On 9/11, a remembrance of 10/30

But truth be told, everything starts to get hazy after that. I don’t remember President Bush’s address to the nation that night, or any of his speeches to Congress. I remember him giving a moving address at the National Cathedral, but I couldn’t tell you what he said. Many hundreds of miles away, life began to go on as usual the next afternoon. There was school to go to and football practice after that. Homework assignments to do and tests to study for. I vaguely remember a very surreal feeling hanging over everything for at least another couple of weeks, and the half-masted flags serving as a constant reminder that life wasn’t quite the same, but life was nominally going on as usual in Southwestern Ohio.

But I remember October 30th.

On October 30th, the World Series made its way to Yankee Stadium. The three-time defending champions were down 2-0 in the series, having been dominated by the Diamondbacks in Arizona. At times, it didn’t look like the Yankees even had a chance. And yet, for a brief moment, none of that mattered, even to the most die-hard of fans. Because the first World Series after the attack was coming to Ground Zero, and to Yankee Stadium, exactly as it should have. And then, before baseball could officially get underway, the President of the United States came to throw out the first pitch.

There will be a lot of paeans to “national unity” written today, and tomorrow, and all through the week, as pundits urge us to “remember how we felt” after 9/11. I don’t really have a lot to add to that, if only because I don’t think we’ve ever not been united. We might disagree, but what’s so wrong with that?But you don’t need to look any farther than that moment on October 30th to see what national unity looks like.

You almost couldn’t script the moment any better. As the President approached the mound, he was greeted by a full crowd in the house built by America’s most famous athlete. He walked across the same ground Joe DiMaggio and Mickey Mantle, icons of American pop culture, walked across. And then the American head of state took the mound in our national pastime’s most hallowed cathedral on behalf of all of us.

And he threw a strike.

The rest of that World Series is still a blur an, in retrospect, it’s hard to remember it was in the same Series as that first pitch. Perhaps that’s because those five games made up the most unbelievable stretch of World Series baseball. Maybe it’s because Mystique and Aura did their best to make sure those three games in Yankee Stadium stood out for what happened during the games themselves. Maybe its because Game 7 was in Arizona, not New York. Maybe it’s because of that damned blooper. Or maybe this is when things started to return to what passed for normal at that time, with classic October baseball at Yankee Stadium and an unforgettable end to an unforgettable World Series. I’ve forgotten a lot of things, but I’ll never forget those five games.

And I’ll never forget that strike.

About Brien Jackson

Born in Southwestern Ohio and currently residing on the Chesapeake Bay, Brien is a former editor-in-chief of IIATMS who now spends most of his time sitting on his deck watching his tomatoes ripen and consuming far more MLB Network programming than is safe for one's health or sanity.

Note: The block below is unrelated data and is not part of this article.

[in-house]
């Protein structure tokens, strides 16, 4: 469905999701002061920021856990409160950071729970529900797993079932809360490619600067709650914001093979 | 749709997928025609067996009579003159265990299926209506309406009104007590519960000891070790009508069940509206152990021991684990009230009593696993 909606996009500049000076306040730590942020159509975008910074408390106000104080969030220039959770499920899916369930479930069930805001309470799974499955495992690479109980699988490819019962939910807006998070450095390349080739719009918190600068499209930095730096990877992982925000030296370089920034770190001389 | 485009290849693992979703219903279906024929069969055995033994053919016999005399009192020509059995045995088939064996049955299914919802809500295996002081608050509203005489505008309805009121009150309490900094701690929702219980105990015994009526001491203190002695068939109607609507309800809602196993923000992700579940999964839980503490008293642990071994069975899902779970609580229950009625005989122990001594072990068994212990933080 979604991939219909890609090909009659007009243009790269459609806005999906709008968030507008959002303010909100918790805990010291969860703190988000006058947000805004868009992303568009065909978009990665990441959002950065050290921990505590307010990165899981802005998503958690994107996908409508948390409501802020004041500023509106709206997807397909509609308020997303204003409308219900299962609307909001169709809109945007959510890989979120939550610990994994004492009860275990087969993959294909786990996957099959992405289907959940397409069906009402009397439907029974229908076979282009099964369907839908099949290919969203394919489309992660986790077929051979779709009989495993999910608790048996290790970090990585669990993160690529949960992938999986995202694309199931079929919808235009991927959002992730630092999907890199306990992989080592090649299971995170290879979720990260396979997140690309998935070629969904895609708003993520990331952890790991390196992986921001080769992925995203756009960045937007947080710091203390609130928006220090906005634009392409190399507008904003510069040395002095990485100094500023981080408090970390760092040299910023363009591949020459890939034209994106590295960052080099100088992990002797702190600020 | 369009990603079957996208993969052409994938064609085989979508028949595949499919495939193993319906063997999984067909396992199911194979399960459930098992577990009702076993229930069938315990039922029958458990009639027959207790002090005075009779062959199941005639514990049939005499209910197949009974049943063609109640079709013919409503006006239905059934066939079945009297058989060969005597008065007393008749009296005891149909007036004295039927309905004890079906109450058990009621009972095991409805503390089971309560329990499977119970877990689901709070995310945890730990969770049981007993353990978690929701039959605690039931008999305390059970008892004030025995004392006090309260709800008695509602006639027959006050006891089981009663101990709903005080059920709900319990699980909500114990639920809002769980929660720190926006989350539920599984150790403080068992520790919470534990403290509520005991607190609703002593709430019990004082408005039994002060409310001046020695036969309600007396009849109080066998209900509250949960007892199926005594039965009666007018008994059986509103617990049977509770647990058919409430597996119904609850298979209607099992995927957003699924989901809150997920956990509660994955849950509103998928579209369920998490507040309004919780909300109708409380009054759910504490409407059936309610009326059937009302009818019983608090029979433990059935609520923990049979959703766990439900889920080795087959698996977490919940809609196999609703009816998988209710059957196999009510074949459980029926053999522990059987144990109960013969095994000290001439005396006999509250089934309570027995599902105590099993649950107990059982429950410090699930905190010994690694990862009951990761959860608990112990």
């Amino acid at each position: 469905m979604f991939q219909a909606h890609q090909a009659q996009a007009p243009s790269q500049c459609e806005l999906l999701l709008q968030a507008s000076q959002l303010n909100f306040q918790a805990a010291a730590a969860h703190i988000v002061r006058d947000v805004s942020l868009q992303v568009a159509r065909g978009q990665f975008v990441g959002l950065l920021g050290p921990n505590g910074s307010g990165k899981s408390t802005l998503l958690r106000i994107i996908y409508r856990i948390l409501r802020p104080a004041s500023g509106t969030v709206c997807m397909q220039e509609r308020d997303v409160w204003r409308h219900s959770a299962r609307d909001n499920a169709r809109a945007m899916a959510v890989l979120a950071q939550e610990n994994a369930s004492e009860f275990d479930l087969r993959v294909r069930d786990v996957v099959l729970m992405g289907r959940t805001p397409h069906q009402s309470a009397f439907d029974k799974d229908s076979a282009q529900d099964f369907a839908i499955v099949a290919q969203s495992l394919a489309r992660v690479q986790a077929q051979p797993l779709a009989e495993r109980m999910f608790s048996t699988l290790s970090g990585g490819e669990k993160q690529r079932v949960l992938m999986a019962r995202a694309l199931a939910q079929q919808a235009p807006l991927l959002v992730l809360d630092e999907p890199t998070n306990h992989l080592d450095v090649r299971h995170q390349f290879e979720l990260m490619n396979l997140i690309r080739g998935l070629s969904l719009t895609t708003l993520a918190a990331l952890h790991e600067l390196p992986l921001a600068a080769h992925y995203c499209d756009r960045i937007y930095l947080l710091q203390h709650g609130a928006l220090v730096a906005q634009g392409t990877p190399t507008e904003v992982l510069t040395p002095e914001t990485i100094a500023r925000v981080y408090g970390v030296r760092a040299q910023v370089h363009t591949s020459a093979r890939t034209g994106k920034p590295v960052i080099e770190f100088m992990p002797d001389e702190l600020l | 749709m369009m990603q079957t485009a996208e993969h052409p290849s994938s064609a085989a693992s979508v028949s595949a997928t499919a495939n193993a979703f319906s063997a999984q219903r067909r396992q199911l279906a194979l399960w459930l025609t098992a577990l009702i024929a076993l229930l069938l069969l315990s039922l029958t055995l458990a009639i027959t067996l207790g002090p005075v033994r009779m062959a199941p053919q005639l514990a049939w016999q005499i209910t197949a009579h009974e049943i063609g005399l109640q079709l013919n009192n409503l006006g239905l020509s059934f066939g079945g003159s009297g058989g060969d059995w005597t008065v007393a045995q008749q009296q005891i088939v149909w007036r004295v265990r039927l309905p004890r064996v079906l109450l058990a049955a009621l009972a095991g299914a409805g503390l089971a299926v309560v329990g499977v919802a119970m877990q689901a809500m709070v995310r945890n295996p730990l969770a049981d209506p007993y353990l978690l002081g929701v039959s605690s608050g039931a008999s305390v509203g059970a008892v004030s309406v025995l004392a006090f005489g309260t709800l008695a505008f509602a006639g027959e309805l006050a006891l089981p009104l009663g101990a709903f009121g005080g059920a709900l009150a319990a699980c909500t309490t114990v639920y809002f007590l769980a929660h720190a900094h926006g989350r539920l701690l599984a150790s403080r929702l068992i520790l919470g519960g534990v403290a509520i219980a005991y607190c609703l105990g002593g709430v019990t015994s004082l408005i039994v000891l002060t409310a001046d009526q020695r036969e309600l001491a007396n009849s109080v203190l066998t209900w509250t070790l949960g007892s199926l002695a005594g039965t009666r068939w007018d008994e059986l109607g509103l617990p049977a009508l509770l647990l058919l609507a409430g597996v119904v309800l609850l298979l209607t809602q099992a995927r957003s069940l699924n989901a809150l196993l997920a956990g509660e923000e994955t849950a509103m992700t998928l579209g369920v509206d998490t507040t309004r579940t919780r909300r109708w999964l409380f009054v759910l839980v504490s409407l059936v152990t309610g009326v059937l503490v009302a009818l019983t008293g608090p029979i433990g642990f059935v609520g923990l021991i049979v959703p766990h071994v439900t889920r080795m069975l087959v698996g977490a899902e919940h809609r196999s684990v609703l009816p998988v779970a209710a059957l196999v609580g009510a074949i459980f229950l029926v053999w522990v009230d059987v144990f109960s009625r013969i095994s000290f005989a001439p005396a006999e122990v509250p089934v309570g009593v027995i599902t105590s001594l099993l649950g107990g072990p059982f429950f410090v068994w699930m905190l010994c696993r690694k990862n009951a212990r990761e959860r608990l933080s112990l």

4 thoughts on “On 9/11, a remembrance of 10/30

  1. Not only that Brien (as I was at that game too), but one of the lingering things that still remains with me — and in a completely unironic way — was who got the largest cheers that night after the President left the mound: the snipers. No joke, don't know if you recall, but after around the 6th inning (once the President had left) they started climbing down from the lighting areas and got a standing ovation from the crowd as they were climbing down once the folks around them realized they were coming down.

  2. I was in New York the day before visiting friends and was debating staying an extra day with them to go to the WTC. I ended up deciding not to and spent the 11th in an airport in Florida. I remember being at the airport and so mad at people because they were more mad about having their flight cancelled. But the events after i dont really remember as much as the initial moments. But there are 3moments that do stand out from the after events. The first is the presidents address to the nation, not what was said but tthe confidence it was said with. The strike he threw, Then the 7th inning stretch when the fire fighter sung God bless america. Not gonna lie to ya, had to take a "man walk" got a little choked up hearing/seeing that.

  3. The first pitch might be the most memorable pitch I've ever seen. The President took the pitch from the mound and threw a strike. It was really a special moment… and difficult to explain to non-baseball fans.

  4. My first reaction on seeing that pitch nearly 10 years ago was "Man, he really hummed it in there- with nice movement, too." I've since watched it on you tube and it was not as nasty as I had thought at the time, but awesome for a first pitch nonetheless. Definitely one of the best first pitches ever. That Series was amazing (except for games 1 and 6, of which I remember next to nothing), and for me it was the first Series where the result was of secondary importance. Sure, I was upset the Yankees lost (especially in the manner in which the last of the ninth of game 7 played out), but the bitterness didn't linger long as my new-found perspective on sports as entertainment rather than life-and-death allowed me to relish one of the more entertaining Series ever.